“To impose the fiscal burden of looking after the needs of the baby boomers onto subsequent generations in the form of higher taxes while continuing to accumulate reserves is not only unequitable but also inefficient… because continuing with a strategy of growing our reserves regardless of context implies a negative discount rate — that is, we favour the interests of a future generation more than those of the current generation… which has immediate needs.”

Singapore has, in fact, been tapping more of the investment returns of its reserves in recent years. In FY2016, Temasek Holdings was included under the so-called Net Investment Returns framework, which allows the government to spend up to 50% of its expected long-term returns. That year, NIR Contribution amounted to $14.37 billion and helped turn a $5.59 billion basic deficit to an overall surplus of $5.18 billion. The NIRC was the single largest contributor to the government coffers in both FY2016 and FY2017.

The NIR framework was implemented in 2009 to include expected long-term real returns on the government’s net assets managed by GIC and the Monetary Authority of Singapore. It was a major change from the previous Net Investment Income framework, under which the government could only spend investment income comprising dividends and interest.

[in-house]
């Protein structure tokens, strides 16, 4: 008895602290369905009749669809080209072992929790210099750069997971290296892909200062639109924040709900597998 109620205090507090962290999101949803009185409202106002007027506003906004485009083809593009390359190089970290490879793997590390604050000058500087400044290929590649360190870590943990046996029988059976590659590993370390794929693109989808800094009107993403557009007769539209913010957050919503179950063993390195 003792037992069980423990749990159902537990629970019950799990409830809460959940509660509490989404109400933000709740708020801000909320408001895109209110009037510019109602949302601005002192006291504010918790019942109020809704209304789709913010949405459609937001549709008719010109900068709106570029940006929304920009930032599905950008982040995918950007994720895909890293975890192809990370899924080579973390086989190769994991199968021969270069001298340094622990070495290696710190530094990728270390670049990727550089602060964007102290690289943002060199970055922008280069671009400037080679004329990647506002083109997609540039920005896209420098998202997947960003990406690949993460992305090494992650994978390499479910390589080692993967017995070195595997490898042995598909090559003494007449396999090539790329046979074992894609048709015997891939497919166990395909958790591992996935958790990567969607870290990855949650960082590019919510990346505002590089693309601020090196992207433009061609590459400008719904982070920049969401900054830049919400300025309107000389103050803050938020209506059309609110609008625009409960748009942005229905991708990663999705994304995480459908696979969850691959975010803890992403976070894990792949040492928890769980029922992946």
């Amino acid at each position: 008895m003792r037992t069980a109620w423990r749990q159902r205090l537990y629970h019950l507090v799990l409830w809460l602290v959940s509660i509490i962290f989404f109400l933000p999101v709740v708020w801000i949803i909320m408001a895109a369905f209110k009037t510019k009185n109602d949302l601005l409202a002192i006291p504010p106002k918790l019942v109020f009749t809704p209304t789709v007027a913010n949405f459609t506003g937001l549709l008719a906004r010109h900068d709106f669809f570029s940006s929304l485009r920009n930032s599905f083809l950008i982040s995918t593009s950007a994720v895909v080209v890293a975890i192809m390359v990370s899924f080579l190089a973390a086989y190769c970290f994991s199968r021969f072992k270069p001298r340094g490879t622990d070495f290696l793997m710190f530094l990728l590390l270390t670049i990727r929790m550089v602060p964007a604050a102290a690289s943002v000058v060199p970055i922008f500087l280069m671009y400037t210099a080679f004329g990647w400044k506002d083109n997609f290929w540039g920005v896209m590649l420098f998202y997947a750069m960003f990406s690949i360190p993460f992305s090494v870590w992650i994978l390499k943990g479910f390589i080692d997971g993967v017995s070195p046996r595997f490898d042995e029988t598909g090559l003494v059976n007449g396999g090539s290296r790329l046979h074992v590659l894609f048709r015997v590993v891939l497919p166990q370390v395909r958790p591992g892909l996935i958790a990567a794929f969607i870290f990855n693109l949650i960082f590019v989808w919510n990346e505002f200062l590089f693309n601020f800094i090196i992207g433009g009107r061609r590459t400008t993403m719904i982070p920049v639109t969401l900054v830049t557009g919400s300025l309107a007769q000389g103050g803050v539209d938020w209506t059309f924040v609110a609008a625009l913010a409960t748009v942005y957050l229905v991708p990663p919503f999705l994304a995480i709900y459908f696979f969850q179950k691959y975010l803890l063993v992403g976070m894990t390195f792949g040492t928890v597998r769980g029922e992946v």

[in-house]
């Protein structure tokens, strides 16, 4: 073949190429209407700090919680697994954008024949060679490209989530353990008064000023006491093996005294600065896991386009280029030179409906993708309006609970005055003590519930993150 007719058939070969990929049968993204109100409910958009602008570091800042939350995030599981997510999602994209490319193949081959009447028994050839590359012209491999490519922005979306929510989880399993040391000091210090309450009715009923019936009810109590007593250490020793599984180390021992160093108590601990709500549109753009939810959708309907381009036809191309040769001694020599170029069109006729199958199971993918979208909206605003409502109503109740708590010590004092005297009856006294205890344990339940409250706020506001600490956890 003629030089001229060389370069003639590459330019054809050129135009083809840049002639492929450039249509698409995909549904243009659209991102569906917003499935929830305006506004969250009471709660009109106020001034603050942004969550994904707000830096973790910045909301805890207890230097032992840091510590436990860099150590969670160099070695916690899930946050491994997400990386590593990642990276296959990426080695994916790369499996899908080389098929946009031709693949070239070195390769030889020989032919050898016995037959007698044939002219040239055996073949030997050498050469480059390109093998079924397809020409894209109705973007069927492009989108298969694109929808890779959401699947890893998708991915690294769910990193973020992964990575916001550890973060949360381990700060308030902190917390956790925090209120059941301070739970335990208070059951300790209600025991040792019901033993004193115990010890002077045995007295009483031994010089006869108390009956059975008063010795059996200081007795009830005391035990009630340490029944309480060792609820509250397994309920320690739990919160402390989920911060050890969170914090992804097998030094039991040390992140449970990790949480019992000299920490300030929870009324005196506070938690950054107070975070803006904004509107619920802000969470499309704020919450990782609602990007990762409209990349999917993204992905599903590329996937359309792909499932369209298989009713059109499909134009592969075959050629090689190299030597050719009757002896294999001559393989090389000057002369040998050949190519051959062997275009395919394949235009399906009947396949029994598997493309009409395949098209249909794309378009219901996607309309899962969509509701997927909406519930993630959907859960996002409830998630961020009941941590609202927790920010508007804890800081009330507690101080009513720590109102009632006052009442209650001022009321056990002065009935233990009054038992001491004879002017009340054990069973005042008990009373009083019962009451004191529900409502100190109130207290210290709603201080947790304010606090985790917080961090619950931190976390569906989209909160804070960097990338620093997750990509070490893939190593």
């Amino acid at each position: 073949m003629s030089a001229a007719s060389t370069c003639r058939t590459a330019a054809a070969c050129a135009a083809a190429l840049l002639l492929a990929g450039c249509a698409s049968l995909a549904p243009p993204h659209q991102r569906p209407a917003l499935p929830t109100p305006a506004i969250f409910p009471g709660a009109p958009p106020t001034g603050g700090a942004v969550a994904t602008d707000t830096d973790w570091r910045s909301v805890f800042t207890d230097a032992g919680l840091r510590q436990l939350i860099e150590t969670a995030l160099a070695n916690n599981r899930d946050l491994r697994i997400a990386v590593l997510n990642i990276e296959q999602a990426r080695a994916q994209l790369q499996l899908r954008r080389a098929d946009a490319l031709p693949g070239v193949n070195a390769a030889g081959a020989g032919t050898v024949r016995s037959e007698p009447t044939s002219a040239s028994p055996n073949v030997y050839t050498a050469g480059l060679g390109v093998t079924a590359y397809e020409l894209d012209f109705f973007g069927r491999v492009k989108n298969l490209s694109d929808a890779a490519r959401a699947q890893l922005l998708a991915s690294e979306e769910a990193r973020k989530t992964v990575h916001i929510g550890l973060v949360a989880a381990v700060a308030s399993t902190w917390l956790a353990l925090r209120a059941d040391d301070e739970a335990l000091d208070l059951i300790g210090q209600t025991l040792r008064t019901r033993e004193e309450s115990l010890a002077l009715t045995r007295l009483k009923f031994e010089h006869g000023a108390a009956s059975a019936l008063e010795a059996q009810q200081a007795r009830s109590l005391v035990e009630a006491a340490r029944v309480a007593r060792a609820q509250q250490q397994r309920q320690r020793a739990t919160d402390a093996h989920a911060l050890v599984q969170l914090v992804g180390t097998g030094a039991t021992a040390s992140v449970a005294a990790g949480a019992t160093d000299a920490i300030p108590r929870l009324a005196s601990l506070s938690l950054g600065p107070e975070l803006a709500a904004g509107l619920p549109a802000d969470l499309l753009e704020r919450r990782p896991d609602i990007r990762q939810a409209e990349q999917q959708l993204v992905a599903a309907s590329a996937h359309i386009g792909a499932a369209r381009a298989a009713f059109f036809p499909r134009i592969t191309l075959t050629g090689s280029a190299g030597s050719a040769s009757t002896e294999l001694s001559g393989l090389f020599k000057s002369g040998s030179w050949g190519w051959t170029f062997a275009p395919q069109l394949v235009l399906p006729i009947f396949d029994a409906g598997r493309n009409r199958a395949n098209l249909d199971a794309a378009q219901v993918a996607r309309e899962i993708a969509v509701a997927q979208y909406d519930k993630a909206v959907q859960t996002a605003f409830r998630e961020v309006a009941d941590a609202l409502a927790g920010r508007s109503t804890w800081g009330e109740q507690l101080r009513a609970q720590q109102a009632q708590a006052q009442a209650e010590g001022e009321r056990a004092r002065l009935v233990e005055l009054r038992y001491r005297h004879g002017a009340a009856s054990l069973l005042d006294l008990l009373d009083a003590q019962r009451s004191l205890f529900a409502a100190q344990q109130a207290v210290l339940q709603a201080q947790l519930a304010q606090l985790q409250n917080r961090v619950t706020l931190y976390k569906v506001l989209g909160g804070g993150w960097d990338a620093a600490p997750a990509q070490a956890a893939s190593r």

Yet, should Singapore not be careful about using its reserves to fund the Budget? Should we not hold on to it for that proverbial rainy day? “But isn’t it the case that future generations are likely to be richer, for one, and, with [total fertility rate] at 1.2, the future generation is going to be a smaller generation [too]?” Low retorts. “So, we’re saving for a future generation that’s likely to be richer and almost certainly a smaller cohort than the baby boom generation. That seems like a regressive transfer of resources.”

He adds, “I think we have a social obligation to reduce inequality. In Singapore’s context, given that the baby boom generation helped to accumulate a large part of our reserves, one way of reducing inequality would be to tap the reserves to fund their needs. Another would be to introduce or increase existing wealth taxes.”

Still, other analysts do not expect the government to make more changes to the NIR framework, at least for now. “I think it’s good policy to use the good times to save up for the future,” says Wan.

Whatever the case, it does appear that managing Singapore’s budget is going to become more complicated in the future. One guiding principle is unlikely to change though — that of trying to ensure that the system is equitable. “That means those who are better off pay more of the taxes and get less benefits. Those with lower incomes pay some taxes — because everyone must contribute — but they get more of the benefits,” Tharman said in the January interview with The Straits Times. “It is the overall combination of taxes and benefits that matters in achieving a fair system.”

This story appears the latest issue of The Edge Singapore (week of Feb 19), available at newsstands now or subscribe below. Look out for news coverage of Singapore’s FY18 Budget Statement by Minister for Finance Heng Swee Keat from 3.30pm on Monday.